The oddly low scores for Larry’s wines inspired me to open another bottle of a Tercero with dinner last night. I grilled up cinnamon chili rubbed pork chops and served them with house favorite citrus herb quinoa. I grabbed a bottle of GSM Cuvee Christie 2007. I cracked the top and poured a tasting sample in my glass and gave it an immediate taste. While, it was initially a little quieter than the Syrah, I found it to be quite interesting. Robert Parker on the other hand had this to say:
“I love the idea of the proprietary blends proprietor Larry Schaffer has put together for the 2007 Cuvee Christie (64% Syrah, 18% Grenache, and 18% Mourvedre). However, the Cuvee Christie is tart with excessive acidity and not enough fruit or texture.” 80 points. Wine Advocate # 190 Aug 2010.
What? This wine does not lack fruit or have excessive acidity in any stretch of my imagination. Is it juicy and jammy? No. It is lush with lots of new oak? No? Is it trying to be? Not at all. Don’t get me started on tart! Larry is trying to showcase both the cool side of Syrah and cool climate terroir. He is not trying to make a big sexy styled wine. I found the Cuvee Christie to be dark and pure, with a medium bodied plum and cherry mid-palate, and having good texture and soft tannins. It was a more controlled version of GSM and I liked it. Also, just for full disclosure, Parker’s defintion for a wine with a score between 80-89: A barely above average to very good wine displaying various degrees of finesse and flavor as well as character with no noticeable flaws. Does that sound like Parker’s tasting notes?
Parker has every right to review any wine in any manner that he sees fit. If he thinks Larry’s wines suck, that is his right. Do they suck? My opinion is not at all, but Parker can without question pan a wine that he feels is inferior. The problem is that with all the power Parker wields that Tercero’s wines will suffer, unnecessarily, because he does not make ‘Parker Palate’ wines. On Wine Berserkers, a three page thread is raging on, in part, defending Larry’s wines and offering significant theories about the notes and scores. http://wineberserkers.com/viewtopic.php?f=1&t=29718. I am not going to side with one theory or another, but I can say I have enjoyed Larry’s quite a bit so far. For some counter point reviews, check out cellartracker’s page on Larry’s wines: http://www.cellartracker.com//list.asp?szSearch=tercero&Table=NotesWine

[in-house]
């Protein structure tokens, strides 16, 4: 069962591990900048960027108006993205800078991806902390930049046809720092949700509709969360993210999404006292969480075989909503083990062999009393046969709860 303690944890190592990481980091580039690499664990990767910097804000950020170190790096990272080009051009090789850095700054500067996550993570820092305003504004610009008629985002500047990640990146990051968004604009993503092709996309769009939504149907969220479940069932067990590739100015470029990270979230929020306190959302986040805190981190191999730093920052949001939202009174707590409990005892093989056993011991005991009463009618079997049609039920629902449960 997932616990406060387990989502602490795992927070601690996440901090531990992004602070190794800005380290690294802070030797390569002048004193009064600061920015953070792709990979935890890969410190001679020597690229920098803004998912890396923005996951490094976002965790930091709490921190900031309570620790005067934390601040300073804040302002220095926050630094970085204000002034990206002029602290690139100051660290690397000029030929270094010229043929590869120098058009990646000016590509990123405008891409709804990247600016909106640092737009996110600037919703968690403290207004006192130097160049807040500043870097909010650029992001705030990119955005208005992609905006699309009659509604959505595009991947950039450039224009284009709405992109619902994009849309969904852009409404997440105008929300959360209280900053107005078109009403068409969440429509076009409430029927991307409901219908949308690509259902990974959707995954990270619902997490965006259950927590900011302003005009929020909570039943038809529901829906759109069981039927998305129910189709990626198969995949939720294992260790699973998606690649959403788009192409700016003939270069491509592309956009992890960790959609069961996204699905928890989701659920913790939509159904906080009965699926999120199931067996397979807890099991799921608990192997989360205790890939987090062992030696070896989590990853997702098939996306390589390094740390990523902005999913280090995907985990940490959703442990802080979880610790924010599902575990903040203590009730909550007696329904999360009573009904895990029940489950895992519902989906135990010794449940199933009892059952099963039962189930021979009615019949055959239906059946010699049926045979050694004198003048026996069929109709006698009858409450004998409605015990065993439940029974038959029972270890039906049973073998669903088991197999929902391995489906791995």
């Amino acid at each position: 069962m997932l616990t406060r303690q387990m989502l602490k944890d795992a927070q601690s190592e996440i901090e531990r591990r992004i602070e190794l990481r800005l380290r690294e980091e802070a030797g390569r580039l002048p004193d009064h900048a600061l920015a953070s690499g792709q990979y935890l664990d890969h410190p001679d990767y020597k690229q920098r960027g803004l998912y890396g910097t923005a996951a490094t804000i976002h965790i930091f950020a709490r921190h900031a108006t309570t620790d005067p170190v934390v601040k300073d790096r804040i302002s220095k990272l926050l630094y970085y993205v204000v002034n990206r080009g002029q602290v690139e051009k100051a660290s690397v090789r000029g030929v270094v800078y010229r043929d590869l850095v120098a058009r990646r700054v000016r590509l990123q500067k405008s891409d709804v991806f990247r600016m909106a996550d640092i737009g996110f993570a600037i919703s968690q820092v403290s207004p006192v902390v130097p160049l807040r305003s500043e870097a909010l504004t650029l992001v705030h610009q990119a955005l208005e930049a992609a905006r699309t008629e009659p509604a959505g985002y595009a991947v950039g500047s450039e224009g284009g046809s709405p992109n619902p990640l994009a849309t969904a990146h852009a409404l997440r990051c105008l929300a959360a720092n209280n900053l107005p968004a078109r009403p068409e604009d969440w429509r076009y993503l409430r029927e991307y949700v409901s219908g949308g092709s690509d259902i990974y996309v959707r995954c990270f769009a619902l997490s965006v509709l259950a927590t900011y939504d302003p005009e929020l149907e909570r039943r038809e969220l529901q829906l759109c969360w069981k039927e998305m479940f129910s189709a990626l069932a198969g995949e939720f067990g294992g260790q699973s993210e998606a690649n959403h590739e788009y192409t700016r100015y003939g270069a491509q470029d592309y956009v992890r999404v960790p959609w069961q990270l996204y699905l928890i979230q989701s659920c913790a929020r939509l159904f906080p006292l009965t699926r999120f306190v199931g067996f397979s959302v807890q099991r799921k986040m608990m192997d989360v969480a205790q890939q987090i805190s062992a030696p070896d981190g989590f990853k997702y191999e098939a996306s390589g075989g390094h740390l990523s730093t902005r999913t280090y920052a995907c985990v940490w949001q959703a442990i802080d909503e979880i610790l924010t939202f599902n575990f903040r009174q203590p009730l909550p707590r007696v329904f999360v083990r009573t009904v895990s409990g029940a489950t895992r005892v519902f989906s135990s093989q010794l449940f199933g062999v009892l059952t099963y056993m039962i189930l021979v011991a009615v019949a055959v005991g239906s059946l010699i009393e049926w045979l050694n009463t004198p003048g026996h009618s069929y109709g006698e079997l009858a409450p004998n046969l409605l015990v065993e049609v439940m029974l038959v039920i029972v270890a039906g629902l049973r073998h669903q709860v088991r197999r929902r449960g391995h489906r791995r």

The problem I have is the power that reviewers have can put undue pressure on a small winery. Trust me, I am not suggesting that reviewers should just write puff pieces and cheerlead for the sake of cheerleading. They should be critical or they would serve no purpose. They shouldn’t be required to be nice. But the rub is what if the reviewer is wrong? Parker has been called the most influential voice on wine in this country. He can literally make or break a winery. Consumers have become so reliant on his voice (and the voice(s) of other publications) that so few minds can decide for themselves if bottle of wine is good or not. A score and a review has become a crutch. What happens when a voice gets tired or it loses strength? What happens when a reviewer has lost a step or is trendy towards an extreme outlining style? Has Parker lost his fastball? In reality, it doesn’t matter because he is still on the mound and nobody is taking him out. And it sucks for a guy like Larry. His wines are interesting and worthy of attention. To the point where, maybe, I can convince Larry to send an allocation of wines to the store. His wines are good and will survive this press.